2019 ANNUAL DRINKING WATER QUALITY REPORT
PWSID #: 3060085
BERNVILLE WATER AUTHORITY
Este informe contiene información importante acerca de su agua potable. Haga que alguien lo traduzca para usted, ó hable con alguien que lo entienda. (This report contains important information about your drinking water. Have someone translate it for you, or speak with someone who understands it.)
WATER SYSTEM INFORMATION:
This report shows our water quality and what it means. If you have any questions about the report or concerning your water utility please contact Michael Kreiser at telephone number (797) 228-7419. We want our valued customers to be informed about their water utility.
SOURCE(S) OF WATER:
In 2018 we operated on one protected well, pumped to a water treatment plant, where water is treated to meet state/federal requirements, and then treated water is sent to a storage tank for potable use.
Some people may be more vulnerable to contaminants in drinking water than the general population. Immuno-compromised persons such as persons with cancer undergoing chemotherapy, persons who have undergone organ transplants, people with HIV/AIDS or other immune system disorders, some elderly, and infants can be particularly at risk from infections. These people should seek advice about drinking water from their health care providers. EPA/CDC guidelines on appropriate means to lessen the risk of infection by Cryptosporidium and other microbial contaminants are available from the Safe Drinking Water Hotline (800-426-4791).
We routinely monitor for contaminants in your drinking water according to federal and state laws. The following tables show the results of our monitoring for the period of January 1 to December 31, 2018. The State allows us to monitor for some contaminants less than once per year because the concentrations of these contaminants do not change frequently. Some of our data is from prior years in accordance with the Safe Drinking Water Act. The date has been noted on the sampling results table.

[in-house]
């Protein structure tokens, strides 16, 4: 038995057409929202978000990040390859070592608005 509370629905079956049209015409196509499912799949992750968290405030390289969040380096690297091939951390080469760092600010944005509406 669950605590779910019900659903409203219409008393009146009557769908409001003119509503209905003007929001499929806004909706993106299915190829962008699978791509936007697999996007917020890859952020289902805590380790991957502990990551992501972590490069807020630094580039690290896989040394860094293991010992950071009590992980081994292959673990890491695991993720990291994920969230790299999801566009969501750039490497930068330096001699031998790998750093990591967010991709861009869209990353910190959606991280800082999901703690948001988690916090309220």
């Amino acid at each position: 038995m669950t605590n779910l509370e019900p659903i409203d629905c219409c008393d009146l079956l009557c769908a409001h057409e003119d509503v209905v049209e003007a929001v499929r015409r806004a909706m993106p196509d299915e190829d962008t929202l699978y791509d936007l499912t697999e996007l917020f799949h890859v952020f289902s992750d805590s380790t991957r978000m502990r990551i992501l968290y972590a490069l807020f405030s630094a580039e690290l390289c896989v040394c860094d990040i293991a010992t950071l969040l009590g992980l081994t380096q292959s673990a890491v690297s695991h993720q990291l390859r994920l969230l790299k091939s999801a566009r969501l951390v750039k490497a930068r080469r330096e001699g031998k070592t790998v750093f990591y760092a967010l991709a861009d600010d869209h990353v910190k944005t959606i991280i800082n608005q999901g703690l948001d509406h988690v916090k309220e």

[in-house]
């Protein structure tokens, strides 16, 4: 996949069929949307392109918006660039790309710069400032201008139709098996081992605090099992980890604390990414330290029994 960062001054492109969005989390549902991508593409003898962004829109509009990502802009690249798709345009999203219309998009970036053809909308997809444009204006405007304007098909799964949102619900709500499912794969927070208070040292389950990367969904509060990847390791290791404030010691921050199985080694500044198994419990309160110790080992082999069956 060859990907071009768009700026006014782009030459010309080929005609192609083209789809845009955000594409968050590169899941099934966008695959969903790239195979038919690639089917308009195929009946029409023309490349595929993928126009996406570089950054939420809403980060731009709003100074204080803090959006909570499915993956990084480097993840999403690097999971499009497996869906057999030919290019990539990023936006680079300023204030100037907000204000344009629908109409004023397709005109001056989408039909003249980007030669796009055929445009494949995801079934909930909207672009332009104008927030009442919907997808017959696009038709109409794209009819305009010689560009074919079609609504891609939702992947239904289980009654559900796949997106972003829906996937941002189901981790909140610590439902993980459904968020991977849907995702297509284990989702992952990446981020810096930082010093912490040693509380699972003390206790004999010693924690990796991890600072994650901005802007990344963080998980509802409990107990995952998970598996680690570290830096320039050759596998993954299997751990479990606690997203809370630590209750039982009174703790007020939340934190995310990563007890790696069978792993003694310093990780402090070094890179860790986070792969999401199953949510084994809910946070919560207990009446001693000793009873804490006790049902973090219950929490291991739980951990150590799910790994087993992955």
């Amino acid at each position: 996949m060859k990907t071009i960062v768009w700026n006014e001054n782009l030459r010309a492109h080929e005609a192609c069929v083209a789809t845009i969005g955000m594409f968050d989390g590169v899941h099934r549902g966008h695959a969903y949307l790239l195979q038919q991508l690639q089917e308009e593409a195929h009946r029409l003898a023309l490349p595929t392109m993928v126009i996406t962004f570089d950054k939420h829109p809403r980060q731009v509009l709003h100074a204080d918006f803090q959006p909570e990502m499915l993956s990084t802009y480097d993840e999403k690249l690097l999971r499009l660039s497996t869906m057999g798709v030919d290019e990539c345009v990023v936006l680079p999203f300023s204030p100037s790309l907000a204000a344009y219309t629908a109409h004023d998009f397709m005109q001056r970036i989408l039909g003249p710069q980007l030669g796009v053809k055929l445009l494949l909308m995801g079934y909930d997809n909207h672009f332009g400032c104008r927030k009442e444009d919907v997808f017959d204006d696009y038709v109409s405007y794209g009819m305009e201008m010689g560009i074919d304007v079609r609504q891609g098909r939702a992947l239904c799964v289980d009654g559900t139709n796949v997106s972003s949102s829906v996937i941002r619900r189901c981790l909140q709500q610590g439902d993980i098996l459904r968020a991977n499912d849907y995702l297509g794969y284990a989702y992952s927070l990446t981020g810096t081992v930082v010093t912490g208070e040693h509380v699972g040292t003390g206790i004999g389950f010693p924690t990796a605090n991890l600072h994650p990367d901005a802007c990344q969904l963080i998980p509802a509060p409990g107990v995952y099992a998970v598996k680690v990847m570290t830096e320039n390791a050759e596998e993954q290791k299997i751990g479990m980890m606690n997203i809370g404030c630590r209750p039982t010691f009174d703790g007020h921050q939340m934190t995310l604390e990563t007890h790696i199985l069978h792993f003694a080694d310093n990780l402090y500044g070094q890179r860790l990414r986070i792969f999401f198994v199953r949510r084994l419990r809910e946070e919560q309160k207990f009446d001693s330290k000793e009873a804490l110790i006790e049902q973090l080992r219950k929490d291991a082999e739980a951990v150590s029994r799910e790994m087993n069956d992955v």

Action Level (AL) – The concentration of a contaminant which, if exceeded, triggers treatment or other requirements which a water system must follow.
Maximum Contaminant Level (MCL) – The highest level of a contaminant that is allowed in drinking water. MCLs are set as close to the MCLGs as feasible using the best available treatment technology.
Maximum Contaminant Level Goal (MCLG) – The level of a contaminant in drinking water below which there is no known or expected risk to health. MCLGs allow for a margin of safety.
Maximum Residual Disinfectant Level (MRDL) – The highest level of a disinfectant allowed in drinking water. There is convincing evidence that addition of a disinfectant is necessary for control of microbial contaminants.
Maximum Residual Disinfectant Level Goal (MRDLG) – The level of a drinking water disinfectant below which there is no known or expected risk to health. MRDLGs do not reflect the benefits of the use of disinfectants to control microbial contaminants.